Quantifying and analysing rock trait distributions of rocky fault scarps using deep learning

Zhiang Chen, Chelsea Scott, Devin Keating, Amanda Clarke, Jnaneshwar Das, Ramon Arrowsmith

Research output: Contribution to journalArticlepeer-review

1 Scopus citations


We apply a deep learning model to segment and identify rock characteristics based on a Structure-from-Motion orthomap and digital elevation model of a rocky fault scarp in the Volcanic Tablelands, Eastern California, USA. By post-processing the deep learning results, we build a semantic rock map and analyse the rock trait distributions. The resulting semantic map contains nearly 230 000 rocks with effective diameters ranging from 2 to 250 cm. Rock trait distributions provide a new perspective on rocky fault scarp development and extend past research on scarp geometry including slope, height and length. Heatmaps indicate rock size spatial distributions on the fault scarp and surrounding topographic flats. Median grain size changes perpendicular to the fault scarp trace, with the largest rocks on the downslope proximal to the scarp footwall. Correlation analyses illustrate the relationship between rock trait statistics and fault scarp geomorphology. Local fault scarp height correlates with median grain size ((Formula presented.) = 0.6), the mean grain size of the largest rocks ((Formula presented.) = 0.8) and the ratio of the number of small to large rocks ((Formula presented.) = 0.4). The positive correlation ((Formula presented.) = 0.8) between local fault scarp height and standard deviation of grain size suggests that rocks on a higher fault scarp are less well sorted. The correlation analysis between fault scarp height and rock orientation statistics supports a particle transportation model in which locally higher fault scarps have relatively more rocks with long axes parallel to fault scarp trace because rocks have a larger distance to roll and orient the long axes. Our work demonstrates a data-driven approach to geomorphology based on rock trait distributions, promising a greater understanding of fault scarp formation and tectonic activity, as well as many other applications for which granulometry is an indicator of process.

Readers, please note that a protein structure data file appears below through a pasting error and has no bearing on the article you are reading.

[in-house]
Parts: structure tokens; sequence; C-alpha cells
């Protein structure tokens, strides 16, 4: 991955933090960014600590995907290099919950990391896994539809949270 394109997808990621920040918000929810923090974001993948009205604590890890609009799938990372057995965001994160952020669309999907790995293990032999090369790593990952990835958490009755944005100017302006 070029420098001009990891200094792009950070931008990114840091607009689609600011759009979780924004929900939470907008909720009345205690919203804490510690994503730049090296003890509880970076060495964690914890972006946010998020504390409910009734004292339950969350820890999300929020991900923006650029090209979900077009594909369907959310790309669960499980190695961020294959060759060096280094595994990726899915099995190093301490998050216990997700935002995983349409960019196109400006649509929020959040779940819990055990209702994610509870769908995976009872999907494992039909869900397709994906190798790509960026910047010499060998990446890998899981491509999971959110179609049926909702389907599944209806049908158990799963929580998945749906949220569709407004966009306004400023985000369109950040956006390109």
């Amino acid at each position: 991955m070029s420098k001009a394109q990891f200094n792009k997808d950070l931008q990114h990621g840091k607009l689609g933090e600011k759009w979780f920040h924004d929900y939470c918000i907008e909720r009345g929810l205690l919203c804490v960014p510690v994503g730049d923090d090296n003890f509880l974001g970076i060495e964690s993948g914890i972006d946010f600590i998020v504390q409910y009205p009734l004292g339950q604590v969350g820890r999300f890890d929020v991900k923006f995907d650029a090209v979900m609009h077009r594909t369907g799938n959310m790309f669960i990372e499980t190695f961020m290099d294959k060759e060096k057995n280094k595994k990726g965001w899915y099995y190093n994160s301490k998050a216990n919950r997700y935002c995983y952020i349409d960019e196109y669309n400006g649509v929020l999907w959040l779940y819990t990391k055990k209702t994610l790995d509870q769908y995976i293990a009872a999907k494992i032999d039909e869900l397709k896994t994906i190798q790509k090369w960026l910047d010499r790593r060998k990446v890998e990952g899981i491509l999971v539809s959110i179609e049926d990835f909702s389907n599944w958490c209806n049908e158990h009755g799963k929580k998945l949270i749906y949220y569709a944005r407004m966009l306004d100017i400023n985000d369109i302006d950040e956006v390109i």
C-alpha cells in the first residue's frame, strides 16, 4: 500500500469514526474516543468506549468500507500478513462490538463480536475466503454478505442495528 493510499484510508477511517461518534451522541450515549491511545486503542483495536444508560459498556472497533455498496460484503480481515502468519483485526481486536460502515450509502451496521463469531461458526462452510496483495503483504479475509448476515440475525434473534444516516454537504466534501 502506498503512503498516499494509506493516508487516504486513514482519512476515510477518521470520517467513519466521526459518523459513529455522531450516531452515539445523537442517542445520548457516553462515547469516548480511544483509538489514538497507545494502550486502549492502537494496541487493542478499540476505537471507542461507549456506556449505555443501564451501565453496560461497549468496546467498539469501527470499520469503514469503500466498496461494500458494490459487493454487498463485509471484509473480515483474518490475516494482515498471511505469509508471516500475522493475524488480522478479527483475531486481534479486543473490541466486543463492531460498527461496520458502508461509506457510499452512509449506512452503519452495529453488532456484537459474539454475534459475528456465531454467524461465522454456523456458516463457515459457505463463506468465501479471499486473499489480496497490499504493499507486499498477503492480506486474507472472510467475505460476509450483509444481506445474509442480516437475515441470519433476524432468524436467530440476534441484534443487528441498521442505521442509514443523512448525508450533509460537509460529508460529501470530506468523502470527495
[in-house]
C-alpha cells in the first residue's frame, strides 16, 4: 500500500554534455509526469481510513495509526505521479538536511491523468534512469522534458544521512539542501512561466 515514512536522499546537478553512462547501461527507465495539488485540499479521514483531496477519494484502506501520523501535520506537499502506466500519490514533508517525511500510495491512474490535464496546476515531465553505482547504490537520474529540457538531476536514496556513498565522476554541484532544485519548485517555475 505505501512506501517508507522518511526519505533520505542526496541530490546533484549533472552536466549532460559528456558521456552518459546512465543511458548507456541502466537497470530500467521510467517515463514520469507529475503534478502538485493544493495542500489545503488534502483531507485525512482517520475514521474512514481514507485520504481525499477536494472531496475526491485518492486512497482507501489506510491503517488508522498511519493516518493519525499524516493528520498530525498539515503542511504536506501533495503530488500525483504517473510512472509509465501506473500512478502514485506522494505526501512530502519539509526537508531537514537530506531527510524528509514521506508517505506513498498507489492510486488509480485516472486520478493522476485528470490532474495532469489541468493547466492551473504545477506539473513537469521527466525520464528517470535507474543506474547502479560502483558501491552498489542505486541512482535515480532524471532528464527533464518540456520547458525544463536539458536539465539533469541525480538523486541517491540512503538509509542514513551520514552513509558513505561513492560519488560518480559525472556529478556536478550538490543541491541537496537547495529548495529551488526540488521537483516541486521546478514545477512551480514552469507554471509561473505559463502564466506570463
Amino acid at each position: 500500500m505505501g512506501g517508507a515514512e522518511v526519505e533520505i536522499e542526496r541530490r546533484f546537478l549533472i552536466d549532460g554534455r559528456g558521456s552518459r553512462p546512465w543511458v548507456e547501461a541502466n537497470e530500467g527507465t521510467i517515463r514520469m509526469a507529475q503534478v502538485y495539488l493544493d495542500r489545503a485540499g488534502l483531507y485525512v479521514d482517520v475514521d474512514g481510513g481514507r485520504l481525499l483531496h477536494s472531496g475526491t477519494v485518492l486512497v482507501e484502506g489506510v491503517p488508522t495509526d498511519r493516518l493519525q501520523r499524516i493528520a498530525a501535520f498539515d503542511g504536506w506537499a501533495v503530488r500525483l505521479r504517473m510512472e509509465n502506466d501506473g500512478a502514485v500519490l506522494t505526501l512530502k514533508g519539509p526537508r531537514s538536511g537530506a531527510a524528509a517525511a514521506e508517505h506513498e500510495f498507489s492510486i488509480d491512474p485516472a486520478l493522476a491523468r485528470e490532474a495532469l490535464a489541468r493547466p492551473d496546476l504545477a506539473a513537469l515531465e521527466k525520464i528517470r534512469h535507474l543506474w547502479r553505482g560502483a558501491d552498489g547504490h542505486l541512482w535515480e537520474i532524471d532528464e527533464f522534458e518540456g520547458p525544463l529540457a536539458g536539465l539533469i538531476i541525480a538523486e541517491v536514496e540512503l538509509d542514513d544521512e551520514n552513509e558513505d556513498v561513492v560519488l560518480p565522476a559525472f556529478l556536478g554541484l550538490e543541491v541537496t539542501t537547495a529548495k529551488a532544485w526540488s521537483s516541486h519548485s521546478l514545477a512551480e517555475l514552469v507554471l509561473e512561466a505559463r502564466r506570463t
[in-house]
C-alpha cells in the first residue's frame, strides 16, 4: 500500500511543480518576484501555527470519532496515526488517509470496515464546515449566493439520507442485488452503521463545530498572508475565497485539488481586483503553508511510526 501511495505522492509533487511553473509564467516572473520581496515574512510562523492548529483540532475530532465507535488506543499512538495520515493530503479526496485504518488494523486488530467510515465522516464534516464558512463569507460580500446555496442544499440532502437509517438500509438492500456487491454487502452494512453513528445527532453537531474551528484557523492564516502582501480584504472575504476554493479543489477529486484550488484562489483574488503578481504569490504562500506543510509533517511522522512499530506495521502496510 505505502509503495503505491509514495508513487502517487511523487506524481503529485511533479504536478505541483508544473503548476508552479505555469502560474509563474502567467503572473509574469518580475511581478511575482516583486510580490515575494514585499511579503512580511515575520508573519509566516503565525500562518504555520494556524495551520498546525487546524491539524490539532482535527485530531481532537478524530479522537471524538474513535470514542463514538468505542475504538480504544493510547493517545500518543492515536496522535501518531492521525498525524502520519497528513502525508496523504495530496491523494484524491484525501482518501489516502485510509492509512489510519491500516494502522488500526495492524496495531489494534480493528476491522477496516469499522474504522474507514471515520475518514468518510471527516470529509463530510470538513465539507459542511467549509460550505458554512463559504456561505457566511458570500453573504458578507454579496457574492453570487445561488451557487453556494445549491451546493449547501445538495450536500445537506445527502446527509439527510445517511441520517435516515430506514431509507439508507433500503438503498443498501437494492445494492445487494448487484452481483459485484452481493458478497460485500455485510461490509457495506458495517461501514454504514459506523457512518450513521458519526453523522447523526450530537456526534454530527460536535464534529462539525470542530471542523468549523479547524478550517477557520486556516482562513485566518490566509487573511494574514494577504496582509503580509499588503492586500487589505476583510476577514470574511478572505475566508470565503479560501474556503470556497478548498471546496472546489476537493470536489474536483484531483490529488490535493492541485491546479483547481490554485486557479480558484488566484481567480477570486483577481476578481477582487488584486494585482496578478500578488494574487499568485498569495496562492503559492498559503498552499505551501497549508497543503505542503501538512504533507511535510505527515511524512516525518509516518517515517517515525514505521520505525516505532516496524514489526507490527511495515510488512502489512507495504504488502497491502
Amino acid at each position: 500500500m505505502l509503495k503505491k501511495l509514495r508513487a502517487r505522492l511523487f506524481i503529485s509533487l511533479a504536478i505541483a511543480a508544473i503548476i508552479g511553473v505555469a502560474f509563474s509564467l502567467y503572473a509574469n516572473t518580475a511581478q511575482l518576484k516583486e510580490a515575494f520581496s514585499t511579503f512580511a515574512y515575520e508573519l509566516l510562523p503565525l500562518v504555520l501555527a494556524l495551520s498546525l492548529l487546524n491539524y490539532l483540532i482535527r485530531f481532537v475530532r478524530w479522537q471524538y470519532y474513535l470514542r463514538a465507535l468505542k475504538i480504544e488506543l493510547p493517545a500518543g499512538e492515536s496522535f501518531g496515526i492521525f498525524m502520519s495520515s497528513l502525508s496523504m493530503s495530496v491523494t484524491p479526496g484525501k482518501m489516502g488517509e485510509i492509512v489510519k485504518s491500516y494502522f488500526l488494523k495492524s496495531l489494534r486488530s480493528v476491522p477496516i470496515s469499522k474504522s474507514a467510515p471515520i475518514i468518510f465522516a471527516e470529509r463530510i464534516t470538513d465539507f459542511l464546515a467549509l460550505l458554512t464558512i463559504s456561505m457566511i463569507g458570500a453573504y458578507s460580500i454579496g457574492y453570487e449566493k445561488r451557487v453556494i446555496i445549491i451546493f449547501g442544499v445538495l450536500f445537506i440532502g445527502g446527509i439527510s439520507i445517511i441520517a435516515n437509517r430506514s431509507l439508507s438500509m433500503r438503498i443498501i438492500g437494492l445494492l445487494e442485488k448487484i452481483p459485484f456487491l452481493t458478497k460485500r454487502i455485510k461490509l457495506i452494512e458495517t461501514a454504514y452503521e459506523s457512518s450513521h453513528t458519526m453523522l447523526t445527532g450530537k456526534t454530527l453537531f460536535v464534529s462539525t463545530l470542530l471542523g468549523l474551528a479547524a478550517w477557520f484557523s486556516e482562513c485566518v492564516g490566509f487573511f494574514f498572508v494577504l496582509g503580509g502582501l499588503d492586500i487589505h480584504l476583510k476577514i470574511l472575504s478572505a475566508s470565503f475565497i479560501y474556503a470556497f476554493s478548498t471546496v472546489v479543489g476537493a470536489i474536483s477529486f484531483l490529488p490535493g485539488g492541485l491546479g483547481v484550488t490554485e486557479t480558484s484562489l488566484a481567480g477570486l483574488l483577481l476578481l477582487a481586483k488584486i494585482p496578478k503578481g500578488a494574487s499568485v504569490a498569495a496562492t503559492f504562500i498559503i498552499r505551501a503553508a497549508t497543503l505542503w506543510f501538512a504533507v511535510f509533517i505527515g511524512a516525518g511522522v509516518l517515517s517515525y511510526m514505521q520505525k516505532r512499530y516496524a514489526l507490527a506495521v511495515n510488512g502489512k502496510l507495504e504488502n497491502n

Original languageEnglish (US)
Pages (from-to)1234-1250
Number of pages17
JournalEarth Surface Processes and Landforms
Issue number6
StatePublished - May 2023


  • deep learning
  • fault scarp
  • geomorphological analysis
  • grain size distribution

ASJC Scopus subject areas

  • Geography, Planning and Development
  • Earth-Surface Processes
  • Earth and Planetary Sciences (miscellaneous)


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